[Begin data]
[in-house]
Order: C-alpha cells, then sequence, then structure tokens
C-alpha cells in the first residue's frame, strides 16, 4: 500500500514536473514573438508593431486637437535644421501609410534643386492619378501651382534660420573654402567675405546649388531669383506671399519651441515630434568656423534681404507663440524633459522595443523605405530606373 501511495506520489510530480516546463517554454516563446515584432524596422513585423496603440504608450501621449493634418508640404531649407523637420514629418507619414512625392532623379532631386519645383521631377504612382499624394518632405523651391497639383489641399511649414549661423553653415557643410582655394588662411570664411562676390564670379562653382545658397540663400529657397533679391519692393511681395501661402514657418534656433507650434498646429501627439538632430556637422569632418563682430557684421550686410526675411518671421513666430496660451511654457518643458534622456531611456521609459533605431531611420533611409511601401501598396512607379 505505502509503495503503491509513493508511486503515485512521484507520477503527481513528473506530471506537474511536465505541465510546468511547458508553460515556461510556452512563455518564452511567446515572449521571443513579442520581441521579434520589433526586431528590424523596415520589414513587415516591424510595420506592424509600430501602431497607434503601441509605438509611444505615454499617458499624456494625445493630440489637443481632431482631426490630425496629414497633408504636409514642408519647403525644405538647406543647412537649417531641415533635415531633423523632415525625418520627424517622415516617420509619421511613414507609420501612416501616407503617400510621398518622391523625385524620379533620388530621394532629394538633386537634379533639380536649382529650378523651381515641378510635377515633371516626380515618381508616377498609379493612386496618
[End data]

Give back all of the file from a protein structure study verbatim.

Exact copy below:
[in-house]
Order: C-alpha cells, then sequence, then structure tokens
C-alpha cells in the first residue's frame, strides 16, 4: 500500500514536473514573438508593431486637437535644421501609410534643386492619378501651382534660420573654402567675405546649388531669383506671399519651441515630434568656423534681404507663440524633459522595443523605405530606373 501511495506520489510530480516546463517554454516563446515584432524596422513585423496603440504608450501621449493634418508640404531649407523637420514629418507619414512625392532623379532631386519645383521631377504612382499624394518632405523651391497639383489641399511649414549661423553653415557643410582655394588662411570664411562676390564670379562653382545658397540663400529657397533679391519692393511681395501661402514657418534656433507650434498646429501627439538632430556637422569632418563682430557684421550686410526675411518671421513666430496660451511654457518643458534622456531611456521609459533605431531611420533611409511601401501598396512607379 505505502509503495503503491509513493508511486503515485512521484507520477503527481513528473506530471506537474511536465505541465510546468511547458508553460515556461510556452512563455518564452511567446515572449521571443513579442520581441521579434520589433526586431528590424523596415520589414513587415516591424510595420506592424509600430501602431497607434503601441509605438509611444505615454499617458499624456494625445493630440489637443481632431482631426490630425496629414497633408504636409514642408519647403525644405538647406543647412537649417531641415533635415531633423523632415525625418520627424517622415516617420509619421511613414507609420501612416501616407503617400510621398518622391523625385524620379533620388530621394532629394538633386537634379533639380536649382529650378523651381515641378510635377515633371516626380515618381508616377498609379493612386496618